A 3-Dimensional View of a Star Cluster Volume Render

While I haven't yet progressed to the point of simulating my own globular clusters in FLASH (hopefully soon), I was fortunate enough to be supplied with a hdf5 checkpoint of a complex simulation so I could practice volume rendering in yt. This was supplied by Melinda Soares-Furtado, whose website can be found by clicking on her name. After getting the hang of volume rendering fairly quickly thanks to the fairly straightforward syntax of Python and the yt library, I decided to try my hand at creating a visualization that imparted a sense of depth. While yt has an experimental interactive volume renderer included at the time of this writing (more information about this can be found here), I wanted to try my hand at creating a gif, which doesn't need to be rendered in real time whenever I wanted to show it.

With some help from Melinda. who introduced me to some useful python commands that allowed me to name the files in an orderly manner, I was able to create a fairly pleasing visualization. I created the frames by using a for loop that created a volume render of the density data in the file, saved the image, and then rotated the camera around the center of the cluster by one degree. I had this repeat until each degree was rendered. From there, I compiled them into a sequence in Adobe Premiere and rendered a gif.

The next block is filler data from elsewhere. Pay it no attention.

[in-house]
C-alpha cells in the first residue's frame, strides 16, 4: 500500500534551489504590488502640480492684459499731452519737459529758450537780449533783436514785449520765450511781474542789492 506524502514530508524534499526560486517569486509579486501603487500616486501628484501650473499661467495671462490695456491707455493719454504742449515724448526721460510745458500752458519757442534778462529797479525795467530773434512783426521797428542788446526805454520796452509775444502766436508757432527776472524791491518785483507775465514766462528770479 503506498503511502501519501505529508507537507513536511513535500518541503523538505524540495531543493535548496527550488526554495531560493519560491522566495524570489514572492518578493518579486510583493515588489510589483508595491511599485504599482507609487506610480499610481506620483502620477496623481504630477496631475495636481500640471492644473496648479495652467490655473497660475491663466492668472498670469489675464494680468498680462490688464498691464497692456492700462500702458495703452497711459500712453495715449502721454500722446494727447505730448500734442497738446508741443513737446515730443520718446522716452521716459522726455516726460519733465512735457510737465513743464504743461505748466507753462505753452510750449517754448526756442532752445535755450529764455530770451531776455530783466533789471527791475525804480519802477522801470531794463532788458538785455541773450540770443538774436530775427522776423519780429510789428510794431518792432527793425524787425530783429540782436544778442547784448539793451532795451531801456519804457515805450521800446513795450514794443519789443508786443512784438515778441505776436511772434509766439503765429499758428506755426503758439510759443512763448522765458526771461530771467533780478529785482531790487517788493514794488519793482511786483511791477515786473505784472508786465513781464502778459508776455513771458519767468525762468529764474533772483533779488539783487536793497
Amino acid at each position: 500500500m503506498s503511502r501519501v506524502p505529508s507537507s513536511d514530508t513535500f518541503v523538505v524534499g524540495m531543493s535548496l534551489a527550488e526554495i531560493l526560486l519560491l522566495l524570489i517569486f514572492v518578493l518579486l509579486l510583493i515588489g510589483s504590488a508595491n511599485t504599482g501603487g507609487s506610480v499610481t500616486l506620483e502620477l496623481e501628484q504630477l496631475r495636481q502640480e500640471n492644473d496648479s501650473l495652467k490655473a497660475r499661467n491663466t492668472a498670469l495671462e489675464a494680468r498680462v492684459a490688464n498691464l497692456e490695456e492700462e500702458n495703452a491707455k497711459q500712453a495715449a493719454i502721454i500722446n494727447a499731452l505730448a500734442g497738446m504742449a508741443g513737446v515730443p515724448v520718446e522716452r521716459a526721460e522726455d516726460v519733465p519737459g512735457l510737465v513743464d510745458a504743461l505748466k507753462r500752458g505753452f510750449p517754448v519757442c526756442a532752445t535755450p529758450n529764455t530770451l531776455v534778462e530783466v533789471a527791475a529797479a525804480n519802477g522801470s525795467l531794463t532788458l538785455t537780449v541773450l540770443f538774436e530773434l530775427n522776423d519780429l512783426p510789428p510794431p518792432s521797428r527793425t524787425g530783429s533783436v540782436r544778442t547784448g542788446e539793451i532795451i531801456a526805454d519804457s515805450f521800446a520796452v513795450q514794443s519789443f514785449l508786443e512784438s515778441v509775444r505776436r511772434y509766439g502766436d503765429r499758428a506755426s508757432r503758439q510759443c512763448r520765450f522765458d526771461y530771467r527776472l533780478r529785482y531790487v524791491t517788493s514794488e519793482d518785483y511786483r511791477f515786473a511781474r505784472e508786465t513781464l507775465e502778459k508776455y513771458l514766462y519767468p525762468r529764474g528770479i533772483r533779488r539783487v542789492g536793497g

Unfortunately, the sigma_clip parameter, which increases the gamma value of the function to make the visualization easier to see, for the yt function show() seems to only apply to the image shown in the jupyter notebook file and not the file that is downloaded with the save() function. The original gif is shown below
With this visualization, it's fairly difficult to make out the cluster at all, and it isn't particularly useful. Thankfully, I was able to import it back into Adobe Premiere and make increase the saturation and gamma, along with some other color correction, to make the visualization much more intriguing
In the future, I hope to create a similar visualization that shows a simulation actually running as the camera rotates around the scene rather than capturing an instant in time. I think this would be very interesting, and it would undoubtedly be a way to increase my proficiency in using yt for data visualization and analysis. I also plan on investigating the issue of the more saturated render not being downloaded by yt, as it really wouldn't be practical to manually save each render preview instead of using the save() function.

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